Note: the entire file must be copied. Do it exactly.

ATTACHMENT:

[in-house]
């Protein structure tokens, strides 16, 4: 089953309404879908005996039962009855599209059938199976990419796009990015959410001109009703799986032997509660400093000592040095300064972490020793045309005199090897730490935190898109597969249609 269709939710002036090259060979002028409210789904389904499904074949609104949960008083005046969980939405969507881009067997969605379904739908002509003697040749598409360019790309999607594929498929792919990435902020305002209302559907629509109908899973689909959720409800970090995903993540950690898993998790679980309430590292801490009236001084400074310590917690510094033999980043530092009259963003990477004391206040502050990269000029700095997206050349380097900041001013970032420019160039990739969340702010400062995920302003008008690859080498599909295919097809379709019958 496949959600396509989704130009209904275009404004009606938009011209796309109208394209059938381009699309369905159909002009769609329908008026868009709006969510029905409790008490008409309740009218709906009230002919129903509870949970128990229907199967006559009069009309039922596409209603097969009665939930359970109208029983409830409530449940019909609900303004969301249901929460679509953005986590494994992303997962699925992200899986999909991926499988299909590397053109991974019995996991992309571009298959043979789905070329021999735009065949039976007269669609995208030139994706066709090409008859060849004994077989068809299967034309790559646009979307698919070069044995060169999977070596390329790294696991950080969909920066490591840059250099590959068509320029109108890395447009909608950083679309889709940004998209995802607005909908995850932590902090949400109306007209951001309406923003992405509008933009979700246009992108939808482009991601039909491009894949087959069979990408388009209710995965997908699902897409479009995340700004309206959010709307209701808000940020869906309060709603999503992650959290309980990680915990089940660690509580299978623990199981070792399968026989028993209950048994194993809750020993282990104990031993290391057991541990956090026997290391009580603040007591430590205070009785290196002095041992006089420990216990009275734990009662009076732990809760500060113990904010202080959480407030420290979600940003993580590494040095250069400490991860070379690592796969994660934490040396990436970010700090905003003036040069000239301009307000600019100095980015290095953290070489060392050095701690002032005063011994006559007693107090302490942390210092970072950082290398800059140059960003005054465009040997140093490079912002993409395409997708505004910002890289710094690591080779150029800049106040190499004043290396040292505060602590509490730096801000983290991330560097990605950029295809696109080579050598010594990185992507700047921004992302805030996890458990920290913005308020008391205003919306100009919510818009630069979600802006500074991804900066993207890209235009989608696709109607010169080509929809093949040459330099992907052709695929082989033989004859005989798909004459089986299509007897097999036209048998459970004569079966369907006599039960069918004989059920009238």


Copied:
[in-house]
């Protein structure tokens, strides 16, 4: 089953309404879908005996039962009855599209059938199976990419796009990015959410001109009703799986032997509660400093000592040095300064972490020793045309005199090897730490935190898109597969249609 269709939710002036090259060979002028409210789904389904499904074949609104949960008083005046969980939405969507881009067997969605379904739908002509003697040749598409360019790309999607594929498929792919990435902020305002209302559907629509109908899973689909959720409800970090995903993540950690898993998790679980309430590292801490009236001084400074310590917690510094033999980043530092009259963003990477004391206040502050990269000029700095997206050349380097900041001013970032420019160039990739969340702010400062995920302003008008690859080498599909295919097809379709019958 496949959600396509989704130009209904275009404004009606938009011209796309109208394209059938381009699309369905159909002009769609329908008026868009709006969510029905409790008490008409309740009218709906009230002919129903509870949970128990229907199967006559009069009309039922596409209603097969009665939930359970109208029983409830409530449940019909609900303004969301249901929460679509953005986590494994992303997962699925992200899986999909991926499988299909590397053109991974019995996991992309571009298959043979789905070329021999735009065949039976007269669609995208030139994706066709090409008859060849004994077989068809299967034309790559646009979307698919070069044995060169999977070596390329790294696991950080969909920066490591840059250099590959068509320029109108890395447009909608950083679309889709940004998209995802607005909908995850932590902090949400109306007209951001309406923003992405509008933009979700246009992108939808482009991601039909491009894949087959069979990408388009209710995965997908699902897409479009995340700004309206959010709307209701808000940020869906309060709603999503992650959290309980990680915990089940660690509580299978623990199981070792399968026989028993209950048994194993809750020993282990104990031993290391057991541990956090026997290391009580603040007591430590205070009785290196002095041992006089420990216990009275734990009662009076732990809760500060113990904010202080959480407030420290979600940003993580590494040095250069400490991860070379690592796969994660934490040396990436970010700090905003003036040069000239301009307000600019100095980015290095953290070489060392050095701690002032005063011994006559007693107090302490942390210092970072950082290398800059140059960003005054465009040997140093490079912002993409395409997708505004910002890289710094690591080779150029800049106040190499004043290396040292505060602590509490730096801000983290991330560097990605950029295809696109080579050598010594990185992507700047921004992302805030996890458990920290913005308020008391205003919306100009919510818009630069979600802006500074991804900066993207890209235009989608696709109607010169080509929809093949040459330099992907052709695929082989033989004859005989798909004459089986299509007897097999036209048998459970004569079966369907006599039960069918004989059920009238």